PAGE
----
I don’t know about you, but among the things in life I do really well is eat.

Lee Shappell

Evidently, we have a community full of people who are good at it, too — or want to be, judging by their clamoring for more dining choices. The demand is for sit-down places, yet a rapidly emerging culinary scene is the polar opposite: stand-up dining.

Food trucks, or in many cases food trailers, have rolled into town and built a following, so we’ve whipped up a package of stories about them for you in this month’s InMaricopa magazine.

These aren’t necessarily purveyors of cheesy nachos or hot dogs boiled in who-knows-what, either. These are high-end eateries — meals on wheels — with upscale offerings of all genres.

You see them on Food Truck Fridays, at virtually all festivals at Copper Sky and often just standing alone in a parking lot. That’s where it can get sticky with permissions.

How do you know you’re being served food that is safe, from a kitchen that is clean? The food-truck industry is governed by the same rules and the same inspectors who make sure any restaurant in the county is storing meat at the proper temperature and doesn’t have an unacceptable grease buildup.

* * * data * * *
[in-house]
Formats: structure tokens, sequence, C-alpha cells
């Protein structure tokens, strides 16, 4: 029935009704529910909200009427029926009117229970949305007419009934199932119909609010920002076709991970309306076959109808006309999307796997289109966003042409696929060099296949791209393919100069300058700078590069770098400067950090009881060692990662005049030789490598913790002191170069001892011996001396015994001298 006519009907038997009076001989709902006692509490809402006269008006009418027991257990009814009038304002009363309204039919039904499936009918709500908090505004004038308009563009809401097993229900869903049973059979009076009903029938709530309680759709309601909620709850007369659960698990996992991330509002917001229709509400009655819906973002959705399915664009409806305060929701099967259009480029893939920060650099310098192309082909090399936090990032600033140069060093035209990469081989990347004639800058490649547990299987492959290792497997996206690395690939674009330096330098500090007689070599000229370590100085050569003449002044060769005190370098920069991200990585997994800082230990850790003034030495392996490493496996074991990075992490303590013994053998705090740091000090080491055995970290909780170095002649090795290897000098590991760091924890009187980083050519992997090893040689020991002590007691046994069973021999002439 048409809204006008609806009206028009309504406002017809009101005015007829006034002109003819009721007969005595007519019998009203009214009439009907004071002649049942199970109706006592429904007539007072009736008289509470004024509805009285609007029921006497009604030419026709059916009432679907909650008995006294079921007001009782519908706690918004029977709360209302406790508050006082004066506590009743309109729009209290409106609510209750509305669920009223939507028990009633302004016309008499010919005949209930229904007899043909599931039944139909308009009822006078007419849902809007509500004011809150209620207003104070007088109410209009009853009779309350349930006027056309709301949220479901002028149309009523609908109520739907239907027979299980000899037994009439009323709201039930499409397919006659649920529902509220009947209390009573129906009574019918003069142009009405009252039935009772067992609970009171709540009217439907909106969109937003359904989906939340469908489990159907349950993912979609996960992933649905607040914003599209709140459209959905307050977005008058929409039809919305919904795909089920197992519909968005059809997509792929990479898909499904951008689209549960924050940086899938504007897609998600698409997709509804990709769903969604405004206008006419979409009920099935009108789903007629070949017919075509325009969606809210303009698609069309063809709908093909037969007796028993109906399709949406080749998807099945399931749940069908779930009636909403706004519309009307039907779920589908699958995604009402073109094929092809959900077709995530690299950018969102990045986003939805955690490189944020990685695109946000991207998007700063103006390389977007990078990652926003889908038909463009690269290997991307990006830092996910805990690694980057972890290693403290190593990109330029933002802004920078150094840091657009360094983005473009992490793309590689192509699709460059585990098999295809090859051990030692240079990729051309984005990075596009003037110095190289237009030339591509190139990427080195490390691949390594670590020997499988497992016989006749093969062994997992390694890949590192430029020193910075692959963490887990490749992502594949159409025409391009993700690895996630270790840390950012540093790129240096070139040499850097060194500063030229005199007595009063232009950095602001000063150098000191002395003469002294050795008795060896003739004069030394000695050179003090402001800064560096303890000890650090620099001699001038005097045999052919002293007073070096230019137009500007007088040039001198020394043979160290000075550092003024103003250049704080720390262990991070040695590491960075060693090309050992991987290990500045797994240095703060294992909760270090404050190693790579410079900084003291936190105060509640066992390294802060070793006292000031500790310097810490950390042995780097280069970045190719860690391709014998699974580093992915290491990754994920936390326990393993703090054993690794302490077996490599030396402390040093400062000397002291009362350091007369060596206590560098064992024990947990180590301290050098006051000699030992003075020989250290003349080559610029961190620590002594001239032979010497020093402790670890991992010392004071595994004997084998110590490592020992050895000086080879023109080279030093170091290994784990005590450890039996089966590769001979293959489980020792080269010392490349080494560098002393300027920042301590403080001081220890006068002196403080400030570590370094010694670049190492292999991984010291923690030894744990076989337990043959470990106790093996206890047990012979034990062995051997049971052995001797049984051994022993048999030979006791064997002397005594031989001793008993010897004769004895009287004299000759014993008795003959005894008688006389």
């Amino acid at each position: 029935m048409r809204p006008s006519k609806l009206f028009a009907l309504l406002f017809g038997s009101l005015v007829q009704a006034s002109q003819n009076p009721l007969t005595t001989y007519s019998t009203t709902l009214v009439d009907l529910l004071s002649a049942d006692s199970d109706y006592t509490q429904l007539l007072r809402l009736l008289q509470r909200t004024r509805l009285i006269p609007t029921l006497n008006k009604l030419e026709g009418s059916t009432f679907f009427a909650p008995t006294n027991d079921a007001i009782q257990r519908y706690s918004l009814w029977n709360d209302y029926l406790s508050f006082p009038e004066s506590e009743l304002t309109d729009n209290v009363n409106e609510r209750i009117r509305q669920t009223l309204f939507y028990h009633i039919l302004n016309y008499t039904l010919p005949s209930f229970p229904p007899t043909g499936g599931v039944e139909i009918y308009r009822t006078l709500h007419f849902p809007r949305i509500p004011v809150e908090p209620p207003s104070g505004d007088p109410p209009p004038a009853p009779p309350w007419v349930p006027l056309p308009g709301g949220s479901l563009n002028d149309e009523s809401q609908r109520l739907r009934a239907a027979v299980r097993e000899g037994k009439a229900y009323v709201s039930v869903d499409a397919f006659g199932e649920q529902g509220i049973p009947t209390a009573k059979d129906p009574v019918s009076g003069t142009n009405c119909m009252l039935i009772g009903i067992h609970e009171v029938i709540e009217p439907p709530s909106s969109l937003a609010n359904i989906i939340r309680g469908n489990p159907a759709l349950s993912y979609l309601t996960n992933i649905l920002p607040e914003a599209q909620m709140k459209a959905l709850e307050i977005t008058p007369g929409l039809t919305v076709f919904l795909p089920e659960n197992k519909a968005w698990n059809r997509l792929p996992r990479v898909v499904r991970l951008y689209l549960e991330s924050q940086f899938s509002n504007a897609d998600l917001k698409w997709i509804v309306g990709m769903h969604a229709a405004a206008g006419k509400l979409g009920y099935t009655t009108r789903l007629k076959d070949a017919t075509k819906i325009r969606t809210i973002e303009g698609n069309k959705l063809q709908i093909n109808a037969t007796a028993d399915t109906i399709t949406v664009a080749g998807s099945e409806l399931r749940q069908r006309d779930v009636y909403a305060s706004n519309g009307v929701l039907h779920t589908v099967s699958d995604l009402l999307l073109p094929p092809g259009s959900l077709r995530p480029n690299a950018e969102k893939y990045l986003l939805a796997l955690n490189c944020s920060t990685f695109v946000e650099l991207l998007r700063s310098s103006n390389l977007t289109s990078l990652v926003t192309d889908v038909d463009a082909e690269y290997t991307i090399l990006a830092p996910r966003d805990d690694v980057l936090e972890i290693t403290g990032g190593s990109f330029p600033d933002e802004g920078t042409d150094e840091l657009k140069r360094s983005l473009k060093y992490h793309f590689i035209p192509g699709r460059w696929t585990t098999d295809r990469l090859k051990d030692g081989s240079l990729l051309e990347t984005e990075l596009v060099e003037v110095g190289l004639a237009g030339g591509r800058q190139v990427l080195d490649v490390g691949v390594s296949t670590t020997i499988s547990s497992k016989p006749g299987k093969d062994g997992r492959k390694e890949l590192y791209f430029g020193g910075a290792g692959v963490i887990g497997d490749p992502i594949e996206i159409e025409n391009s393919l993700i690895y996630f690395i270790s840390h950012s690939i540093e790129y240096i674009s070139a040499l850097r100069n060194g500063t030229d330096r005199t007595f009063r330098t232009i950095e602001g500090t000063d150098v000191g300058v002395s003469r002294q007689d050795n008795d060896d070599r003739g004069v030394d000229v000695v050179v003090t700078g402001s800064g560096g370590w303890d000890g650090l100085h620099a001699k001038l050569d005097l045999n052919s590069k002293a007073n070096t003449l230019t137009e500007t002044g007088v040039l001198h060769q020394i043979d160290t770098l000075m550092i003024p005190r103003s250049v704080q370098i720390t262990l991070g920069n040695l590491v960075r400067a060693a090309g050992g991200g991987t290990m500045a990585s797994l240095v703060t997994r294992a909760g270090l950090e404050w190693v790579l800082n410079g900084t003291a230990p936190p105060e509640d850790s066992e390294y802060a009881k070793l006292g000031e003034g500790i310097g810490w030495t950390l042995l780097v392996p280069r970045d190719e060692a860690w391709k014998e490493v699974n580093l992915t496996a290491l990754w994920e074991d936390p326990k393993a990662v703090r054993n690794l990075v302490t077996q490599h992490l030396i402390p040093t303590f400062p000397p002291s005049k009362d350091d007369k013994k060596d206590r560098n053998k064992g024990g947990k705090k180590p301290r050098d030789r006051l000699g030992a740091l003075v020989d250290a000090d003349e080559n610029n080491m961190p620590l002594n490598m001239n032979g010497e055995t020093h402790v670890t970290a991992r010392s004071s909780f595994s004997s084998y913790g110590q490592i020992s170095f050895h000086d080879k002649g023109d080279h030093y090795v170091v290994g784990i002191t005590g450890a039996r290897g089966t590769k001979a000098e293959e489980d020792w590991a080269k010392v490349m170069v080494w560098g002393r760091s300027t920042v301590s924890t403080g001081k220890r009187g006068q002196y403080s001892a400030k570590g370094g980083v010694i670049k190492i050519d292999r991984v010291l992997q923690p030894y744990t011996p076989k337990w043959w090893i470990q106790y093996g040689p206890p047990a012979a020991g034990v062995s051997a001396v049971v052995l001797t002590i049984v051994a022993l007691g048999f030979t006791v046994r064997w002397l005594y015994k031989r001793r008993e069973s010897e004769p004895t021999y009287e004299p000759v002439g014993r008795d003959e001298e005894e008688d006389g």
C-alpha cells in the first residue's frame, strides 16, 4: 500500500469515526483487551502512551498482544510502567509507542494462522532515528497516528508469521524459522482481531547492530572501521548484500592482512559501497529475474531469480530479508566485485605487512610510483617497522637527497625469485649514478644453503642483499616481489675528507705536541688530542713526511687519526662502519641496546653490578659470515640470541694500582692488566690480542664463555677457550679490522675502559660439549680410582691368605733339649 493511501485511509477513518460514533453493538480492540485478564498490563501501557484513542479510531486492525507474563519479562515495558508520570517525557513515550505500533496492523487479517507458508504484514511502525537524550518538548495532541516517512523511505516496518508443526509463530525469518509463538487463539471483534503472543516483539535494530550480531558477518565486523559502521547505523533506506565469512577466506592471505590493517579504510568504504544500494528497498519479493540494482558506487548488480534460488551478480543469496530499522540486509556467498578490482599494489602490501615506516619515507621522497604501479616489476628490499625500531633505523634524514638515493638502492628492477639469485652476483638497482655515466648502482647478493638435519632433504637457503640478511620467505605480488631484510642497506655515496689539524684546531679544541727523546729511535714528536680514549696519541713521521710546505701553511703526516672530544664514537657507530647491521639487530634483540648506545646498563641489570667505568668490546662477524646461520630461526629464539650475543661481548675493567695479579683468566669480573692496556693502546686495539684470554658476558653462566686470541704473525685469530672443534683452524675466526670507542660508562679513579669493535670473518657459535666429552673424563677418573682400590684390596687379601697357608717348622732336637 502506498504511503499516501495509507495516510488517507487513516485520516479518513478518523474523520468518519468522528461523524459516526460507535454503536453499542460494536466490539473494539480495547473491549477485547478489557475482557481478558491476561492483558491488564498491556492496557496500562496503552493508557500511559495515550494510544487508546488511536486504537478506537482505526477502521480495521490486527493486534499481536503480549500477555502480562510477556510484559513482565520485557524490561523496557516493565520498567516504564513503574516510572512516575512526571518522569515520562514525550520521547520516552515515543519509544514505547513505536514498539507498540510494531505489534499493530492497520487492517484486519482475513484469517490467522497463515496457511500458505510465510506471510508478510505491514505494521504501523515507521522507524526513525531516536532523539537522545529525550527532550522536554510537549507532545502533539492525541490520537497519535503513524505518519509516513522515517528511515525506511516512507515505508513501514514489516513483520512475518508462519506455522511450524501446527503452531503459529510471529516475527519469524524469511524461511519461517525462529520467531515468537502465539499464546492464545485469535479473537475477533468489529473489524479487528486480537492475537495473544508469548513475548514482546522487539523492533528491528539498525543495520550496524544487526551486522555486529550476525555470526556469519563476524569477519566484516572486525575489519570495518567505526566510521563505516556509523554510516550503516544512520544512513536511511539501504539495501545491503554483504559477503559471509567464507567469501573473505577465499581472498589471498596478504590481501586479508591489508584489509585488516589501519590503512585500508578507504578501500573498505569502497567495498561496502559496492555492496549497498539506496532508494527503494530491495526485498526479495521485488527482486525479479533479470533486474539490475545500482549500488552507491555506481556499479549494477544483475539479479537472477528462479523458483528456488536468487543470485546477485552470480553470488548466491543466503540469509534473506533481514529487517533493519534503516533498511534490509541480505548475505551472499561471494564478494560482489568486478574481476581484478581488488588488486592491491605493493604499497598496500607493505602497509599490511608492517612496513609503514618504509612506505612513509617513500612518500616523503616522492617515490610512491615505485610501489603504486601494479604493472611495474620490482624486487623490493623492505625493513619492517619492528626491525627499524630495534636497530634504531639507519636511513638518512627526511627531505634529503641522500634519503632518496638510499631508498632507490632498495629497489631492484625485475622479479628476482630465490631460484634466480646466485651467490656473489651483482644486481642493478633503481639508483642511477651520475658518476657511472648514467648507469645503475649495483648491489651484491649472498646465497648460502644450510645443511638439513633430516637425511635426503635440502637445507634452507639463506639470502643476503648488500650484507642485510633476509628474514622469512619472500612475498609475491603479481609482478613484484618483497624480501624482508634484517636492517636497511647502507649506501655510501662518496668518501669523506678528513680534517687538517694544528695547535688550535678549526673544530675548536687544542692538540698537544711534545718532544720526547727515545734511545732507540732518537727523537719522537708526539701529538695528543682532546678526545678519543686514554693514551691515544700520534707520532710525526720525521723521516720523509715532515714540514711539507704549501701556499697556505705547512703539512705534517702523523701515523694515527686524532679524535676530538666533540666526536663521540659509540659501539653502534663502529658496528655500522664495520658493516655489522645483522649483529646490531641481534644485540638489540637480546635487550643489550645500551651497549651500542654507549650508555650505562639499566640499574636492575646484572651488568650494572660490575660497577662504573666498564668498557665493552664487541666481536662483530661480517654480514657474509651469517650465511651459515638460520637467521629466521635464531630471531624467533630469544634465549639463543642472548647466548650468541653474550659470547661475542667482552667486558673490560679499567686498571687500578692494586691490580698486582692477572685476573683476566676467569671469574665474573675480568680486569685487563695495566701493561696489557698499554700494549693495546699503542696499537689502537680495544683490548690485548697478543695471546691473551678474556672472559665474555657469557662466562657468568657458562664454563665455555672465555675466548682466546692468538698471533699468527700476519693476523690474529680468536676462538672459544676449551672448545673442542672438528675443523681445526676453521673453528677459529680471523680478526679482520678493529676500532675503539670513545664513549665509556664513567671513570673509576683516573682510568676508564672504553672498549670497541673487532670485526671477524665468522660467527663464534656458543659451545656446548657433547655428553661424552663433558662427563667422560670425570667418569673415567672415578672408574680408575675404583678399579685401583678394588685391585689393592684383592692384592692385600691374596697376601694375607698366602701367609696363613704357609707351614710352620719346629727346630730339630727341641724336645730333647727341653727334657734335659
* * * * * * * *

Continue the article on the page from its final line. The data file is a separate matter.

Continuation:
Our centerpiece food-truck package is a nice read by one of our newbies, Cameron Jobson.

And with regard to sit-down restaurants, our Brian Petersheim Jr. tells us about a sports bar, The Roost, that is blowing up its model and converting to a sit-down steakhouse to accommodate public demand.

It might be a bad pun to describe Mark Goodman, Maricopa’s police chief for a couple of months now, as a straight shooter, but he is open and direct in an interview with our other newbie, Monica D. Spencer. And the guy rocks a beauty of a flattop.

From All-America college hurdler to successful Maricopa entrepreneur, Arnita Green took a journey through a couple of careers to get here. Read all about it.

Finally, take a look at the changes in Maricopa the past six decades through the eyes of long-time prominent residents Shirley Ann and Philip “McD” Hartman. Her backstory as a hard charger — like the horses she loves, as a festival queen, educator and seeker of a good time — caused a reporter to tell her he’d have enjoyed knowing the 84-year-old back when. “You would have,” she said.

We hope you enjoy Shirley Ann and all the others in our April InMaricopa magazine.